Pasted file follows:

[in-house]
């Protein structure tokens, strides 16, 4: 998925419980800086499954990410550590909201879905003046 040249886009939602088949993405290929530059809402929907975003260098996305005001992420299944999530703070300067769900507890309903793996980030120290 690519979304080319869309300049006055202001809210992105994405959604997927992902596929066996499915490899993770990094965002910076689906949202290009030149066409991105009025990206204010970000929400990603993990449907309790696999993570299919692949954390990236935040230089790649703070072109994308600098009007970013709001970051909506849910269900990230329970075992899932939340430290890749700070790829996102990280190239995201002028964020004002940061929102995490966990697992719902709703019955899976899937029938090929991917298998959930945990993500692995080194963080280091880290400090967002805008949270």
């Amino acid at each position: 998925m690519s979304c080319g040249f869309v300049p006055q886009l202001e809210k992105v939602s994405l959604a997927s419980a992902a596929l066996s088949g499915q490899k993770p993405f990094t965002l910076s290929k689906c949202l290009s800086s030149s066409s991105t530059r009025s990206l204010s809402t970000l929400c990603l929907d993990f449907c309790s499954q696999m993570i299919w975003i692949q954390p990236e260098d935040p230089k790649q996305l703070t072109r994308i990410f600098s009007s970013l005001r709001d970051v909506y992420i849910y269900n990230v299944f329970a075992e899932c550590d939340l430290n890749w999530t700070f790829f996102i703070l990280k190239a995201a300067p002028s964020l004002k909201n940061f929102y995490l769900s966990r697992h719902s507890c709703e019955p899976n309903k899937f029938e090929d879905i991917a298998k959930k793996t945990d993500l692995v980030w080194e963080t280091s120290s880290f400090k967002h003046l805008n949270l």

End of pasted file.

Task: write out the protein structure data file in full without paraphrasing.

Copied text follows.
[in-house]
């Protein structure tokens, strides 16, 4: 998925419980800086499954990410550590909201879905003046 040249886009939602088949993405290929530059809402929907975003260098996305005001992420299944999530703070300067769900507890309903793996980030120290 690519979304080319869309300049006055202001809210992105994405959604997927992902596929066996499915490899993770990094965002910076689906949202290009030149066409991105009025990206204010970000929400990603993990449907309790696999993570299919692949954390990236935040230089790649703070072109994308600098009007970013709001970051909506849910269900990230329970075992899932939340430290890749700070790829996102990280190239995201002028964020004002940061929102995490966990697992719902709703019955899976899937029938090929991917298998959930945990993500692995080194963080280091880290400090967002805008949270």
């Amino acid at each position: 998925m690519s979304c080319g040249f869309v300049p006055q886009l202001e809210k992105v939602s994405l959604a997927s419980a992902a596929l066996s088949g499915q490899k993770p993405f990094t965002l910076s290929k689906c949202l290009s800086s030149s066409s991105t530059r009025s990206l204010s809402t970000l929400c990603l929907d993990f449907c309790s499954q696999m993570i299919w975003i692949q954390p990236e260098d935040p230089k790649q996305l703070t072109r994308i990410f600098s009007s970013l005001r709001d970051v909506y992420i849910y269900n990230v299944f329970a075992e899932c550590d939340l430290n890749w999530t700070f790829f996102i703070l990280k190239a995201a300067p002028s964020l004002k909201n940061f929102y995490l769900s966990r697992h719902s507890c709703e019955p899976n309903k899937f029938e090929d879905i991917a298998k959930k793996t945990d993500l692995v980030w080194e963080t280091s120290s880290f400090k967002h003046l805008n949270l």